New in paperback. Hardcover was published in 2003. Otsuka reclaims the ideas of John Locke from the libertarian Right and explores its theoretical foundations for a left-libertarianism.
Michael Otsuka sets out to vindicate left-libertarianism, a political philosophy which combines stringent rights of control over one's own mind, body, and life with egalitarian rights of ownership of the world. Otsuka reclaims the ideas of John Locke from the libertarian Right, and shows how his Second Treatise of Government provides the theoretical foundations for a left-libertarianism which is both more libertarian and more egalitarian than the Kantian liberaltheories of John Rawls and Thomas Nagel. Otsuka's libertarianism is founded on a right of self-ownership. Here he is at one with 'right-wing' libertarians, such as Robert Nozick, in endorsing the highly anti-paternalistic and anti-moralistic implications of this right. But he parts company with these libertarians in so far as he argues that such a right is compatible with a fully egalitarian principle of equal opportunity for welfare. In embracing this principle, his own version of left-libertarianism is more strongly egalitarian thanothers which are currently well known. Otsuka argues that an account of legitimate political authority based upon the free consent of each is strengthened by the adoption of such an egalitarian principle. He defends a pluralistic, decentralized ideal of political society as a confederation of voluntary associations. Part I of Libertarianism without Inequality concerns the natural rights of property in oneself and the world. Part II considers the natural rights of punishment and self-defence that form the basis for the government's authority to legislate and punish. Part III explores the nature and limits of the powers of governments which are created by the consensual transfer of the natural rights of the governed. Libertarianism without Inequality is a book which everyone interested in political theory should read.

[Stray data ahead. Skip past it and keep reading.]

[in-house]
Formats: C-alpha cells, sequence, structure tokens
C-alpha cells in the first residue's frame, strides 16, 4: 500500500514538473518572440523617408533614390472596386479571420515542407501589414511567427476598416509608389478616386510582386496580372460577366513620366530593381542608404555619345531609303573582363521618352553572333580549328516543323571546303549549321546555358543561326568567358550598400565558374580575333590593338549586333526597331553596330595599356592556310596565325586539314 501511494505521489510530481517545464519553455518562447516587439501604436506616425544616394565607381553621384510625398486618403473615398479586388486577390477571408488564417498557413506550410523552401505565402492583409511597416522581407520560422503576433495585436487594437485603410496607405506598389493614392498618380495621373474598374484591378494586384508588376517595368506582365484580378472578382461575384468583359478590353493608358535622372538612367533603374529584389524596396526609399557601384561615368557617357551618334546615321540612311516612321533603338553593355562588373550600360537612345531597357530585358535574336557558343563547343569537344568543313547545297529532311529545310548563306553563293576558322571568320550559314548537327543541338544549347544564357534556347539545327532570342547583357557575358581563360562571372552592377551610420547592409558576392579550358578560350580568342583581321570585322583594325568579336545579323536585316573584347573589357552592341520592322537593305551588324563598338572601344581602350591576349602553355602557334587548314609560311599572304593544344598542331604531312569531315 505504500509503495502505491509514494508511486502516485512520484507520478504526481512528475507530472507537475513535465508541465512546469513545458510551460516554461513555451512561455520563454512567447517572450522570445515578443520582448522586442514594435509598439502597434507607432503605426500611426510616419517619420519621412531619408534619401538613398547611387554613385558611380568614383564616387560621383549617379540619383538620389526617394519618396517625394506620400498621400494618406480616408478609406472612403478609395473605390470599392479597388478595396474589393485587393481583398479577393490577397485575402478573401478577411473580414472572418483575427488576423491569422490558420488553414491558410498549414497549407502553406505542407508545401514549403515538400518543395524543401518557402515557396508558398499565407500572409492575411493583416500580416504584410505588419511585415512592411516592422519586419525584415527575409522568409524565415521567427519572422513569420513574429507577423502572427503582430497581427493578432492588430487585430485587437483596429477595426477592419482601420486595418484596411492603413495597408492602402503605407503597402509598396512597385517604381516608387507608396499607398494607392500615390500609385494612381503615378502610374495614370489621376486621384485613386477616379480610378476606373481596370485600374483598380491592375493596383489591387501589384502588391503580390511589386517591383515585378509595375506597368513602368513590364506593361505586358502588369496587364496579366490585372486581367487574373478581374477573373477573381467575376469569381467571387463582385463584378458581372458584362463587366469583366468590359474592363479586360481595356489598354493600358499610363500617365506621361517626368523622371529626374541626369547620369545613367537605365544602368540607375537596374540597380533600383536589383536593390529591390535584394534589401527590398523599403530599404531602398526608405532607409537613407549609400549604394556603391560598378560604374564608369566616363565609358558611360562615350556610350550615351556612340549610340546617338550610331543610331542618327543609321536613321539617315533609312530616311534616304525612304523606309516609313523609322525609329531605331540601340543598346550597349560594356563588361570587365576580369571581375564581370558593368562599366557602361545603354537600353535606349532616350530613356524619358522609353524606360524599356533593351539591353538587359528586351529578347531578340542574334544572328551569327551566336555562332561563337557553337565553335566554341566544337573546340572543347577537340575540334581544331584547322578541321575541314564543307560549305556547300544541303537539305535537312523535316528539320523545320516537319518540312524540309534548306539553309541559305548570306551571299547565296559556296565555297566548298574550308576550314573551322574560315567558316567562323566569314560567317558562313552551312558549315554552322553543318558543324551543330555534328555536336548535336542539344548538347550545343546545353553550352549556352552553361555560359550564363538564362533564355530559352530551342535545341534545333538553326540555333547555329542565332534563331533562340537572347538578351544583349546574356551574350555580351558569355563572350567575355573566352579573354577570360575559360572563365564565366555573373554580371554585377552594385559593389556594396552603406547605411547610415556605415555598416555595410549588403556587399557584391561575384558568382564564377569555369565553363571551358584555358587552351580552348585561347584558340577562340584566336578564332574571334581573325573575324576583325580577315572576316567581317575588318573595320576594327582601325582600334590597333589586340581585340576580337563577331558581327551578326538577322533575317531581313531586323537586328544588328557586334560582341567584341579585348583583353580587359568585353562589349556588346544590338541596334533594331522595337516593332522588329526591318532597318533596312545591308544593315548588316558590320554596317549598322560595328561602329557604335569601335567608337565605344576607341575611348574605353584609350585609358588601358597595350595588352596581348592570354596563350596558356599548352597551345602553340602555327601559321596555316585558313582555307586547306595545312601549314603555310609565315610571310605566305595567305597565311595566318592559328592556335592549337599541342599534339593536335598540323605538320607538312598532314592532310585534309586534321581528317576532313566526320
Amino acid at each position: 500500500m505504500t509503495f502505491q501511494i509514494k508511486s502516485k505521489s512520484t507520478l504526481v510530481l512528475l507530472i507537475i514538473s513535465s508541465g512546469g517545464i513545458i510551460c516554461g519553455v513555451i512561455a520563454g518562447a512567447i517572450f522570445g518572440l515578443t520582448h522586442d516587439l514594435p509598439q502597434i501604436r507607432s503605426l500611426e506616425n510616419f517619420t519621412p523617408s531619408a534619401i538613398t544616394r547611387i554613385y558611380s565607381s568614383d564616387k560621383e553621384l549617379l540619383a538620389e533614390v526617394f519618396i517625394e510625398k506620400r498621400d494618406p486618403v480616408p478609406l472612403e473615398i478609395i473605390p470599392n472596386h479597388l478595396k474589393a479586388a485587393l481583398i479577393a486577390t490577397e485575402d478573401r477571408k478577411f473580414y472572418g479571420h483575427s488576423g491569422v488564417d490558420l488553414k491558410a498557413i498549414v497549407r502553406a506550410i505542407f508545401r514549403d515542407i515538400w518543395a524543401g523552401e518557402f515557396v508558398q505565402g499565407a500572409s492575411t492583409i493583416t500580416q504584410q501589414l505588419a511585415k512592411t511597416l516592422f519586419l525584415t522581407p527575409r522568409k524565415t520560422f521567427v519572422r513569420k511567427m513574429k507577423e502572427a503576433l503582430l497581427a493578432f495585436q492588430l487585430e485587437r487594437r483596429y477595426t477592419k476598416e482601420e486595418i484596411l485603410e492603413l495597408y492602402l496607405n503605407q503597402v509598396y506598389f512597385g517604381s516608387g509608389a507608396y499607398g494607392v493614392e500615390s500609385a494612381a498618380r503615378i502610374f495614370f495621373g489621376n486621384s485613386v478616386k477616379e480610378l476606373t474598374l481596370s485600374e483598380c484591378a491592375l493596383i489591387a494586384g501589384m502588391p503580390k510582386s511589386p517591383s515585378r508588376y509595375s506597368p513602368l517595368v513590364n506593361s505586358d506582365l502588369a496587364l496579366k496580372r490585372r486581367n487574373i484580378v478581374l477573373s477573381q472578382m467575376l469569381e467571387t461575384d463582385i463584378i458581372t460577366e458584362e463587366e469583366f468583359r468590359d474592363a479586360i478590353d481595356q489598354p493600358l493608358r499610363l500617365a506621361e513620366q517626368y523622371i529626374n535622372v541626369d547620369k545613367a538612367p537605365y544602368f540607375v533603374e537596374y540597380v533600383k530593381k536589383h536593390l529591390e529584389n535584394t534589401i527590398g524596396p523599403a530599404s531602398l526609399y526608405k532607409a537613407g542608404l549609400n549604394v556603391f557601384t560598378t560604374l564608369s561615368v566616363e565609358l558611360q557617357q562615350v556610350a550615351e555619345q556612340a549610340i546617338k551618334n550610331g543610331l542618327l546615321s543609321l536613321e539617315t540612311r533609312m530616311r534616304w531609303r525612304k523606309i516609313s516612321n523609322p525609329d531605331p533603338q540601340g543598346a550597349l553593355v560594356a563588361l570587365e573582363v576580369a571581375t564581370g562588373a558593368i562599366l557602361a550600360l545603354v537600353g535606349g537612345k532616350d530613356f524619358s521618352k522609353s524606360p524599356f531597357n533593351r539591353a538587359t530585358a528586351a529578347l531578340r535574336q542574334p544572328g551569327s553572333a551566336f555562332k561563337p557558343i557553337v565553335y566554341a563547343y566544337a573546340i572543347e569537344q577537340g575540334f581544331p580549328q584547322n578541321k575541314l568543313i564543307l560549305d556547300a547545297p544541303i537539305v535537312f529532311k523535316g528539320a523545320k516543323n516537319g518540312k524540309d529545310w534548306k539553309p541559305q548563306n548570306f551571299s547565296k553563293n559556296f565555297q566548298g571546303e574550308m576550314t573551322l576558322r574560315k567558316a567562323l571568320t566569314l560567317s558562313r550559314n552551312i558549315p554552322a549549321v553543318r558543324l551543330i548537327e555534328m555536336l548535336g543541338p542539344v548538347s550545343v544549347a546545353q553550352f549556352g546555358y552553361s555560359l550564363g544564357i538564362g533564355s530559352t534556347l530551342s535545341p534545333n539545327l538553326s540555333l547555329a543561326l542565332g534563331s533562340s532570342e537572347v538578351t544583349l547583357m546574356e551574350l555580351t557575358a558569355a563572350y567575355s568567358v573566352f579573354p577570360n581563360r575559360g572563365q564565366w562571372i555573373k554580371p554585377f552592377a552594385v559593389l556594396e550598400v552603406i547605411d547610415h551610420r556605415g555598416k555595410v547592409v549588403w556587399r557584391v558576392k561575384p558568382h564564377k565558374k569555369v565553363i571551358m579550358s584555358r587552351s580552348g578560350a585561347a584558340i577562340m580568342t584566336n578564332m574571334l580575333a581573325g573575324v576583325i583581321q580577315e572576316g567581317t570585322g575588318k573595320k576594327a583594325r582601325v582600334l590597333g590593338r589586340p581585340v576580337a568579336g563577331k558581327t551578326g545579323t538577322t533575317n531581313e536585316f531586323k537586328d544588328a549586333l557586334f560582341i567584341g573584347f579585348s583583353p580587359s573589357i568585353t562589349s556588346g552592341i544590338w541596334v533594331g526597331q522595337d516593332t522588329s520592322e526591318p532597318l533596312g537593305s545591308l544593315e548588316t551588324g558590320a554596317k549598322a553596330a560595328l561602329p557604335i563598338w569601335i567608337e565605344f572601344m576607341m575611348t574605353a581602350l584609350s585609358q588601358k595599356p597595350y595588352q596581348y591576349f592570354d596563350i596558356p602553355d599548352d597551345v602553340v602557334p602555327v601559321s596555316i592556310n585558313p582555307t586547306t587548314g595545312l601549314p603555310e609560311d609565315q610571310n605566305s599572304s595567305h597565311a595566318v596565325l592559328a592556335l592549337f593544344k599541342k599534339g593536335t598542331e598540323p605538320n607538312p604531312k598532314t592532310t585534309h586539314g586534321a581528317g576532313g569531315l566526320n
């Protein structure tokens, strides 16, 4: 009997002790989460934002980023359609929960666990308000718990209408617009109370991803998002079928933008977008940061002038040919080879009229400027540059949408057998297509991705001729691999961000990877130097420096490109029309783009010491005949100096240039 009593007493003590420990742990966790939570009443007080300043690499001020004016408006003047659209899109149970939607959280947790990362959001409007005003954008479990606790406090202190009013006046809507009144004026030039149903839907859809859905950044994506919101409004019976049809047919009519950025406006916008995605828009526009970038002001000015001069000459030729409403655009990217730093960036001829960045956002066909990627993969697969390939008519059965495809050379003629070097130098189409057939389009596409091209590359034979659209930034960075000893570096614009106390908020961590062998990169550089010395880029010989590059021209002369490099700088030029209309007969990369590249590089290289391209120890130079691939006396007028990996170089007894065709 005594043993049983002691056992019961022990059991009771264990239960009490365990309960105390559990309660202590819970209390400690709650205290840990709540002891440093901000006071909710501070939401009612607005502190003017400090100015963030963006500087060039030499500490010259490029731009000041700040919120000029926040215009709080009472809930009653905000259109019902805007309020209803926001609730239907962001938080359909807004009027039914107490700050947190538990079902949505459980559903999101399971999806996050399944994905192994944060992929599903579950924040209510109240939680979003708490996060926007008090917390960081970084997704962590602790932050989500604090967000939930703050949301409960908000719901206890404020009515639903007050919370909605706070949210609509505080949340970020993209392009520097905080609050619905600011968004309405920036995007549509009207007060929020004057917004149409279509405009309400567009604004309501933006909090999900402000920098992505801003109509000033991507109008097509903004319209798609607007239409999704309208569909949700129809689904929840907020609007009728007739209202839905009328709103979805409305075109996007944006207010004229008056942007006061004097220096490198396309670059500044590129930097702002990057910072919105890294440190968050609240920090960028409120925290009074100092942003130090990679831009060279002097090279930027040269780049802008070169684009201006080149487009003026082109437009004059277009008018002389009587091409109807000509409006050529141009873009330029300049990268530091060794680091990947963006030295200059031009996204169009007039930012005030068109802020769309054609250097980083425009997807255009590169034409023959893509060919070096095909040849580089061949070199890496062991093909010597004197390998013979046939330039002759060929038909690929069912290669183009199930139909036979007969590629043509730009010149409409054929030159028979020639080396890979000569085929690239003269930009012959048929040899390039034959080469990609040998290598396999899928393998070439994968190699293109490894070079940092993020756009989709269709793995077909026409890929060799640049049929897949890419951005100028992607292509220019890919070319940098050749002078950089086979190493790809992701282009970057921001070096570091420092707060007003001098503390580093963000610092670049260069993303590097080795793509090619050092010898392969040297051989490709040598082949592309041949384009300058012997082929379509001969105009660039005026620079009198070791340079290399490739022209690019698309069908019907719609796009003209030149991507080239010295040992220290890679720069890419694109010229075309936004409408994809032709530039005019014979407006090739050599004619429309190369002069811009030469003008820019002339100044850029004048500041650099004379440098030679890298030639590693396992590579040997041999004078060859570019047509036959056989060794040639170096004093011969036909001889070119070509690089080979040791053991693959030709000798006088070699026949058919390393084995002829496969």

I. SELF-OWNERSHIP AND WORLD-OWNERSHIP ; II. PUNISHMENT AND SELF-DEFENCE ; III. POLITICAL SOCIETY